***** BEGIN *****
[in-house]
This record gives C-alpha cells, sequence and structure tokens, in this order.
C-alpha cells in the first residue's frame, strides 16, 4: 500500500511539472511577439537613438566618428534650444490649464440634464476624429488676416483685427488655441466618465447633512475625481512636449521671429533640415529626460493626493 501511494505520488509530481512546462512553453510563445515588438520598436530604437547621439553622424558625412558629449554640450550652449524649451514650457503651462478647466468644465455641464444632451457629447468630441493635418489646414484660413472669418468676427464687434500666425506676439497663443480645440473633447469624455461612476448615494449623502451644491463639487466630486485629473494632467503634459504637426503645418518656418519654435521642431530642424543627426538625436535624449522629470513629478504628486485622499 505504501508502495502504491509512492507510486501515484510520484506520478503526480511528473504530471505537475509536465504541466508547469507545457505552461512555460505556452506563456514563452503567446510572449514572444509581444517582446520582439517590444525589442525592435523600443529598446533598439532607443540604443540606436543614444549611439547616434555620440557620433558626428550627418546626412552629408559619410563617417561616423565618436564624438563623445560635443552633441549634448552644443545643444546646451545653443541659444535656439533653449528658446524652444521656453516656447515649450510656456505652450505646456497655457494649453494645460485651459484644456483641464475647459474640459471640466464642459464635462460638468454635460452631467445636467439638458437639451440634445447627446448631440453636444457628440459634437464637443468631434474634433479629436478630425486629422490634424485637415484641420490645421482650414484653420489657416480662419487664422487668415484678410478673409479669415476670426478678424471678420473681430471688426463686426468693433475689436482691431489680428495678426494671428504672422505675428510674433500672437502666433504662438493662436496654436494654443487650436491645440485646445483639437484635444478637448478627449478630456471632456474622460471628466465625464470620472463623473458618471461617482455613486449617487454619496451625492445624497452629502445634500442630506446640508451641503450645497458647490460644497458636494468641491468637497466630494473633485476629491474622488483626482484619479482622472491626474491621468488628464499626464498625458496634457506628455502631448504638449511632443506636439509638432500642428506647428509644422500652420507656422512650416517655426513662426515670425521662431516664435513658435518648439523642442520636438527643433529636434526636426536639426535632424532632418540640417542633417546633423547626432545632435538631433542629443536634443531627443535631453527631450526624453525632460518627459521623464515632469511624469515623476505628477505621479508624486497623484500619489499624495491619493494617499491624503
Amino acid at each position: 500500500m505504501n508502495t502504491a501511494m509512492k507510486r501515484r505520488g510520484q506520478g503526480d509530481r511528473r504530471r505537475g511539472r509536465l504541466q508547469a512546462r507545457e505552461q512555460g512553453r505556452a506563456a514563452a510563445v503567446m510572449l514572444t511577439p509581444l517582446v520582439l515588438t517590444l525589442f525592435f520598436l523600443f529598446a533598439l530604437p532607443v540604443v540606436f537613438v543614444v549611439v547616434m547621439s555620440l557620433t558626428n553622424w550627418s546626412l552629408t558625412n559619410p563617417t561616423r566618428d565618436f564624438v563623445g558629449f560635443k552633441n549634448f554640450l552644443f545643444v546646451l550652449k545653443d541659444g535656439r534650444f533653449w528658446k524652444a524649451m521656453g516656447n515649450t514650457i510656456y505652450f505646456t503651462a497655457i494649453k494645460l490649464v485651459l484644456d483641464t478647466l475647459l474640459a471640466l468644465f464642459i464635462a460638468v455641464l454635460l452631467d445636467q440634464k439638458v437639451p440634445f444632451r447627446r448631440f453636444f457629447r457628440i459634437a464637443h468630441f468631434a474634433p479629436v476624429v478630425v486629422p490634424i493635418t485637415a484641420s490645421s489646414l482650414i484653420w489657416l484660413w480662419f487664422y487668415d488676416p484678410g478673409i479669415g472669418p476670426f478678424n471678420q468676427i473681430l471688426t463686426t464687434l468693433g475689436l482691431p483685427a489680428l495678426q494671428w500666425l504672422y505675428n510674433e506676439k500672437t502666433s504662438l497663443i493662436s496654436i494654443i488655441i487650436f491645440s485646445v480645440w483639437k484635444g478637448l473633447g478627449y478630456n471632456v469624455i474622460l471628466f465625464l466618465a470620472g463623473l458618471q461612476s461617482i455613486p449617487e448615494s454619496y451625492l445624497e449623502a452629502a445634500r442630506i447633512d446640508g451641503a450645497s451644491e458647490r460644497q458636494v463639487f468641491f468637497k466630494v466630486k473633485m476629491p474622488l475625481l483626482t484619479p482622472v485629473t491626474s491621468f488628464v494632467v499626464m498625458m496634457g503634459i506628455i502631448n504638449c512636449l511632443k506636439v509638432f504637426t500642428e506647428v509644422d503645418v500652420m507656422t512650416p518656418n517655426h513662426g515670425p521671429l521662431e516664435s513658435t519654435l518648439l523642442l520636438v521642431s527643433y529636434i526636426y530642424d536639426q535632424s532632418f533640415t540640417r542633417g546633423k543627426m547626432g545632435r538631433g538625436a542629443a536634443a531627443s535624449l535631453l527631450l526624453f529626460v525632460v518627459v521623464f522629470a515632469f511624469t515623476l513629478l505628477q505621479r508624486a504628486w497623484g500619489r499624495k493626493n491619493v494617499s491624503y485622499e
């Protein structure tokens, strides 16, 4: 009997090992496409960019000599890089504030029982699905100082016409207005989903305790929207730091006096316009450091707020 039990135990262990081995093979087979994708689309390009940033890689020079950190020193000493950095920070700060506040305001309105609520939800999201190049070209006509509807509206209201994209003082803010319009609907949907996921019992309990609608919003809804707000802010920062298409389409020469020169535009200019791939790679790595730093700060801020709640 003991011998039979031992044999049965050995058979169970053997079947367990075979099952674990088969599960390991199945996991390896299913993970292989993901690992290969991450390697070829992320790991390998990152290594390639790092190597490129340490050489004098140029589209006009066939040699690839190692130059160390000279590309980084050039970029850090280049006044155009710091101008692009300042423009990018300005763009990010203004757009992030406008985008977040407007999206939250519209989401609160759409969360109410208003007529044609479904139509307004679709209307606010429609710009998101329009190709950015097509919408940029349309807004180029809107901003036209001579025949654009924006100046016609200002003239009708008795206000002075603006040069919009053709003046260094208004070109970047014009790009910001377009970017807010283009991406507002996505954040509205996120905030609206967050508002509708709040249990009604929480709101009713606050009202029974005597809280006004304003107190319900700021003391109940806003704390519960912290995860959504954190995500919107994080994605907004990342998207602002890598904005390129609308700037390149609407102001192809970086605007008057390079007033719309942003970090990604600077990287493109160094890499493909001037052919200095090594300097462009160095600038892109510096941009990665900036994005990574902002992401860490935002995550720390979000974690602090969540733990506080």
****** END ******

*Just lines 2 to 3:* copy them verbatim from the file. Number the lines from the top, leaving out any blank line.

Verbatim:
This record gives C-alpha cells, sequence and structure tokens, in this order.
C-alpha cells in the first residue's frame, strides 16, 4: 500500500511539472511577439537613438566618428534650444490649464440634464476624429488676416483685427488655441466618465447633512475625481512636449521671429533640415529626460493626493 501511494505520488509530481512546462512553453510563445515588438520598436530604437547621439553622424558625412558629449554640450550652449524649451514650457503651462478647466468644465455641464444632451457629447468630441493635418489646414484660413472669418468676427464687434500666425506676439497663443480645440473633447469624455461612476448615494449623502451644491463639487466630486485629473494632467503634459504637426503645418518656418519654435521642431530642424543627426538625436535624449522629470513629478504628486485622499 505504501508502495502504491509512492507510486501515484510520484506520478503526480511528473504530471505537475509536465504541466508547469507545457505552461512555460505556452506563456514563452503567446510572449514572444509581444517582446520582439517590444525589442525592435523600443529598446533598439532607443540604443540606436543614444549611439547616434555620440557620433558626428550627418546626412552629408559619410563617417561616423565618436564624438563623445560635443552633441549634448552644443545643444546646451545653443541659444535656439533653449528658446524652444521656453516656447515649450510656456505652450505646456497655457494649453494645460485651459484644456483641464475647459474640459471640466464642459464635462460638468454635460452631467445636467439638458437639451440634445447627446448631440453636444457628440459634437464637443468631434474634433479629436478630425486629422490634424485637415484641420490645421482650414484653420489657416480662419487664422487668415484678410478673409479669415476670426478678424471678420473681430471688426463686426468693433475689436482691431489680428495678426494671428504672422505675428510674433500672437502666433504662438493662436496654436494654443487650436491645440485646445483639437484635444478637448478627449478630456471632456474622460471628466465625464470620472463623473458618471461617482455613486449617487454619496451625492445624497452629502445634500442630506446640508451641503450645497458647490460644497458636494468641491468637497466630494473633485476629491474622488483626482484619479482622472491626474491621468488628464499626464498625458496634457506628455502631448504638449511632443506636439509638432500642428506647428509644422500652420507656422512650416517655426513662426515670425521662431516664435513658435518648439523642442520636438527643433529636434526636426536639426535632424532632418540640417542633417546633423547626432545632435538631433542629443536634443531627443535631453527631450526624453525632460518627459521623464515632469511624469515623476505628477505621479508624486497623484500619489499624495491619493494617499491624503